Dacromet is a trademark of Metal Coatings International, and it represents Dacromet coating Supplier. This is a means of applying a sacrificial coating of zinc. My understanding is it offers greater corrosion resistance than zinc electroplating (probably because it’s thicker).
Salt spray testing is not really a meaningful way to predict the lifestyle of zinc-based coatings though. The protection they afford in the real world originates from the development of stable and insoluble zinc carbonate corrosion products that develop with time with contact with the fractional co2 in the open air.
“The Ideal Finish” is one thing the market has sought for a long time. It is really an elusive concept where vast amounts of money have already been spent developing, testing and qualifying possible alternative finishes, but most of these efforts happen to be futile. Each finish, from phosphate to cadmium, has strengths and weaknesses that must definitely be weighed for each application. Utilizing these considerations, progress can be produced toward utilizing the materials that have the nearest resemblance for the strengths of cadmium that are required and, consequently, accepting their weaknesses.
This paper describes a research study conducted on eight finishes that are potential replacements for cadmium. Information is specific to fasteners with regards to clamp load and corrosion, both cosmetic and galvanic. The scope was broadened to comprehend many components of each finish to provide engineers information vital to recommending their use as cadmium substitutes and exposing weaknesses of each finish. One inorganic alternative was found to become a drop-in alternative to cadmium, and another two were found to closely resemble cadmium’s performance in all respects aside from electrical conductivity.
Because cadmium offers excellent corrosion resistance, consistent torque-tension, bimetallic compatibility and thickness within standard thread tolerances, it has been most engineers’ finish of choice for many years. It is actually still used in many applications that cannot sacrifice the qualities that Zinc Flake Coating offers.
Initially, automotive OEMs established a deadline to eliminate cadmium by 1995. Chrysler enacted testing programs to fill the hole in their fastener finish requirements.1 Chrysler conducted a Design of Experiment (DOE) to qualify alternatives that met strict performance requirements and in addition adhered to OSHA and EPA regulations. This DOE led to the selection of the Dacromet 320® L coating system because it closely resembled cadmium in fastener applications. Consequently, Chrysler was compliant with OSHA and EPA regulations prior to the established deadline. Metal Coatings International Inc. (MCII) was associated with this DOE.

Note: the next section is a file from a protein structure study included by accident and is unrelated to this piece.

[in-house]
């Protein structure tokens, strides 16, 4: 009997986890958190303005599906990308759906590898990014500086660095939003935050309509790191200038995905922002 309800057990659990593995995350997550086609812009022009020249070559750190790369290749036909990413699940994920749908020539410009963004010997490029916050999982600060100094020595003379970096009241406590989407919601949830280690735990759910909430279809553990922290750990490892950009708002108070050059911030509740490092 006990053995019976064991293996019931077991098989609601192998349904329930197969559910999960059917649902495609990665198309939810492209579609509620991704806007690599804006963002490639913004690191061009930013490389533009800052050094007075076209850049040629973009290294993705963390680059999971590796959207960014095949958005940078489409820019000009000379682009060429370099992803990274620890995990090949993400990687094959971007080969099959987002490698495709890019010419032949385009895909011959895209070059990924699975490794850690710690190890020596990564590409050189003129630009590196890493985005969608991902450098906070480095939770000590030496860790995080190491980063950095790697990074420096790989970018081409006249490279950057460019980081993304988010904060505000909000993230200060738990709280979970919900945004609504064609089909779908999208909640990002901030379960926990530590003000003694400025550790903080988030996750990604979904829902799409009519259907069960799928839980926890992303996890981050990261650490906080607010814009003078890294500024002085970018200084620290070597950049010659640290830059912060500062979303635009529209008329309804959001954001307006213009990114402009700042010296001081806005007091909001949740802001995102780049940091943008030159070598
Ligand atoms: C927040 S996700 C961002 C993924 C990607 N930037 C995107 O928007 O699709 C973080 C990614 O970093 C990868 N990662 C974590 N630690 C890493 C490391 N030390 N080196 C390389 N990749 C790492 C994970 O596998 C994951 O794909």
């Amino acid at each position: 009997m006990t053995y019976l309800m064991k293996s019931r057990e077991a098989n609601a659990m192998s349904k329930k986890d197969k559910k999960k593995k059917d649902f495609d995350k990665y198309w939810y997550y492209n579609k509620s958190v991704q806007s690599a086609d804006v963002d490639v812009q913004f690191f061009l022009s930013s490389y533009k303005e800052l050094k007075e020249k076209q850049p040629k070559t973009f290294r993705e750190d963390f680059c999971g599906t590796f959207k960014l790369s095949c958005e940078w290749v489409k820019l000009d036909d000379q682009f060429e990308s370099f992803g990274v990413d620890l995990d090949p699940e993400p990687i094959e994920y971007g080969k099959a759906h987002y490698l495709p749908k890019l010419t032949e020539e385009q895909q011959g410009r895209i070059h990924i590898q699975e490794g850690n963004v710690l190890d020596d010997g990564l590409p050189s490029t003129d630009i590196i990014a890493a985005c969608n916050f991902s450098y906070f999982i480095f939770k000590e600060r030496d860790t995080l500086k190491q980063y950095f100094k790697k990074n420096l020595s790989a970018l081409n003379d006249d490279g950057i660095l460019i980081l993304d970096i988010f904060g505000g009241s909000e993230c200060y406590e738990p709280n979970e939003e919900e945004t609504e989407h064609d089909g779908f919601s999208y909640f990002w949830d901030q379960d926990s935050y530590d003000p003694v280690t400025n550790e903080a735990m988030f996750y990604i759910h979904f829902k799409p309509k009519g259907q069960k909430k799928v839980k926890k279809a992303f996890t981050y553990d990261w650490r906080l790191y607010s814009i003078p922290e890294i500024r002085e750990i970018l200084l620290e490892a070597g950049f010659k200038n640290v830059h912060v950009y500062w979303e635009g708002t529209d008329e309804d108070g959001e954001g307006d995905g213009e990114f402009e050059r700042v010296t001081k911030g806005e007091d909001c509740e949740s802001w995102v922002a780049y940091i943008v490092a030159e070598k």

Due to the extreme usage of its equipment in critical situations, the military continued to utilize cadmium for a lot of applications. The delay in switching from cadmium-plated hardware proved beneficial because automotive OEMs compiled much information in that time. The military sorted through the data produced by automotive qualifications and selected zkqjlg coatings that performed well within the predetermined areas, which in-turn resulted in a substantial cost benefits.
Three years ago, the Army embarked over a cadmium replacement journey, testing numerous finishes as potential candidates.2 Although no “perfect finish” was discovered, this testing led to the qualification of a solvent-based coating that closely resembled dip spin coating for green plating equipment with regards to corrosion protection, bi-metallic compatibility and clamp load retention. The weaknesses exposed were absence of conductivity, high coating thickness and also the dependence on a supplemental lubricant to satisfy Army torque charts. Another attribute that really must be considered is that this coating was solvent-based and thus loaded with volatile organic compounds (VOC). Due to the VOC content, application facilities required expensive air treatment equipment to lessen pollution that otherwise might have escaped in to the environment.